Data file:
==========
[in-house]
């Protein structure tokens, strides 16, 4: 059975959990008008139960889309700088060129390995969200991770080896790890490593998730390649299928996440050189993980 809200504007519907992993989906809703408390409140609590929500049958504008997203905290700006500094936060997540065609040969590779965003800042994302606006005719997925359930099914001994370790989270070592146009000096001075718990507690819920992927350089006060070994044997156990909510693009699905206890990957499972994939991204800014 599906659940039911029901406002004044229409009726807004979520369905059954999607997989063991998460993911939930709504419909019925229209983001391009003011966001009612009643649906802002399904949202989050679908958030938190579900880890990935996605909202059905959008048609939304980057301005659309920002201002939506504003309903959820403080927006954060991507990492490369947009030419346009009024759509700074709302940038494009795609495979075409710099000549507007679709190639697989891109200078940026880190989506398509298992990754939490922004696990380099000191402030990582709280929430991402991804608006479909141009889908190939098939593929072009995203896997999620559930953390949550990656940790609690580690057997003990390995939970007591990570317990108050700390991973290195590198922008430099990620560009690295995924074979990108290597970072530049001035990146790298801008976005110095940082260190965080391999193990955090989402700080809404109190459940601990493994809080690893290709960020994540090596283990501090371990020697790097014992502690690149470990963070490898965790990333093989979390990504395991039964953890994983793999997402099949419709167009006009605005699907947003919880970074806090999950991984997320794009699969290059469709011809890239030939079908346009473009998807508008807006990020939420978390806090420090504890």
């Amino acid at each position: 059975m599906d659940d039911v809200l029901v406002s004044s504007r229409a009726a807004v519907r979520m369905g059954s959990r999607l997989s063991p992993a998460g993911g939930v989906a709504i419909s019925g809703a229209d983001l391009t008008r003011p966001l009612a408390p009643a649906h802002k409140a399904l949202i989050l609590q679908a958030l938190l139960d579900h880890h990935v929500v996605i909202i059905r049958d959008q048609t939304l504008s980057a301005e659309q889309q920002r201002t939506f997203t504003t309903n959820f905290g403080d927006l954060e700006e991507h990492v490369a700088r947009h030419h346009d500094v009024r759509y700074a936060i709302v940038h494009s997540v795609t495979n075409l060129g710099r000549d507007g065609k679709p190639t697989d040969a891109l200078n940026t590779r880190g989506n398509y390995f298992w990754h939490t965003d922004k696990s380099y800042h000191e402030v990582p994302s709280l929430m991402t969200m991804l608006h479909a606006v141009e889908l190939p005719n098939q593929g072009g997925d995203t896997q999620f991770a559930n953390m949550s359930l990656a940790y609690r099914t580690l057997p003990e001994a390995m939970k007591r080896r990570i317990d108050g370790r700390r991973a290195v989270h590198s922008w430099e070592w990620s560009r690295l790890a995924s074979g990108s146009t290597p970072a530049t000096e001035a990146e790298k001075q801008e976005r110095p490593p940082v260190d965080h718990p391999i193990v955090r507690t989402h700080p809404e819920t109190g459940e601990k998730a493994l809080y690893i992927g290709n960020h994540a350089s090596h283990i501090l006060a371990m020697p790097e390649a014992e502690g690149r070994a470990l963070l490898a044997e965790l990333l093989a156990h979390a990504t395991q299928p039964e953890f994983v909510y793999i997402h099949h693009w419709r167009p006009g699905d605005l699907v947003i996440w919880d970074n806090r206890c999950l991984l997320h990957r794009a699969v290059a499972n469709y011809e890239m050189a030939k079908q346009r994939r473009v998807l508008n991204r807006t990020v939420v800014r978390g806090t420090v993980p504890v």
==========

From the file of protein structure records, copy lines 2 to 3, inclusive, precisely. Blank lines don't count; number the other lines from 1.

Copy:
């Protein structure tokens, strides 16, 4: 059975959990008008139960889309700088060129390995969200991770080896790890490593998730390649299928996440050189993980 809200504007519907992993989906809703408390409140609590929500049958504008997203905290700006500094936060997540065609040969590779965003800042994302606006005719997925359930099914001994370790989270070592146009000096001075718990507690819920992927350089006060070994044997156990909510693009699905206890990957499972994939991204800014 599906659940039911029901406002004044229409009726807004979520369905059954999607997989063991998460993911939930709504419909019925229209983001391009003011966001009612009643649906802002399904949202989050679908958030938190579900880890990935996605909202059905959008048609939304980057301005659309920002201002939506504003309903959820403080927006954060991507990492490369947009030419346009009024759509700074709302940038494009795609495979075409710099000549507007679709190639697989891109200078940026880190989506398509298992990754939490922004696990380099000191402030990582709280929430991402991804608006479909141009889908190939098939593929072009995203896997999620559930953390949550990656940790609690580690057997003990390995939970007591990570317990108050700390991973290195590198922008430099990620560009690295995924074979990108290597970072530049001035990146790298801008976005110095940082260190965080391999193990955090989402700080809404109190459940601990493994809080690893290709960020994540090596283990501090371990020697790097014992502690690149470990963070490898965790990333093989979390990504395991039964953890994983793999997402099949419709167009006009605005699907947003919880970074806090999950991984997320794009699969290059469709011809890239030939079908346009473009998807508008807006990020939420978390806090420090504890």
């Amino acid at each position: 059975m599906d659940d039911v809200l029901v406002s004044s504007r229409a009726a807004v519907r979520m369905g059954s959990r999607l997989s063991p992993a998460g993911g939930v989906a709504i419909s019925g809703a229209d983001l391009t008008r003011p966001l009612a408390p009643a649906h802002k409140a399904l949202i989050l609590q679908a958030l938190l139960d579900h880890h990935v929500v996605i909202i059905r049958d959008q048609t939304l504008s980057a301005e659309q889309q920002r201002t939506f997203t504003t309903n959820f905290g403080d927006l954060e700006e991507h990492v490369a700088r947009h030419h346009d500094v009024r759509y700074a936060i709302v940038h494009s997540v795609t495979n075409l060129g710099r000549d507007g065609k679709p190639t697989d040969a891109l200078n940026t590779r880190g989506n398509y390995f298992w990754h939490t965003d922004k696990s380099y800042h000191e402030v990582p994302s709280l929430m991402t969200m991804l608006h479909a606006v141009e889908l190939p005719n098939q593929g072009g997925d995203t896997q999620f991770a559930n953390m949550s359930l990656a940790y609690r099914t580690l057997p003990e001994a390995m939970k007591r080896r990570i317990d108050g370790r700390r991973a290195v989270h590198s922008w430099e070592w990620s560009r690295l790890a995924s074979g990108s146009t290597p970072a530049t000096e001035a990146e790298k001075q801008e976005r110095p490593p940082v260190d965080h718990p391999i193990v955090r507690t989402h700080p809404e819920t109190g459940e601990k998730a493994l809080y690893i992927g290709n960020h994540a350089s090596h283990i501090l006060a371990m020697p790097e390649a014992e502690g690149r070994a470990l963070l490898a044997e965790l990333l093989a156990h979390a990504t395991q299928p039964e953890f994983v909510y793999i997402h099949h693009w419709r167009p006009g699905d605005l699907v947003i996440w919880d970074n806090r206890c999950l991984l997320h990957r794009a699969v290059a499972n469709y011809e890239m050189a030939k079908q346009r994939r473009v998807l508008n991204r807006t990020v939420v800014r978390g806090t420090v993980p504890v």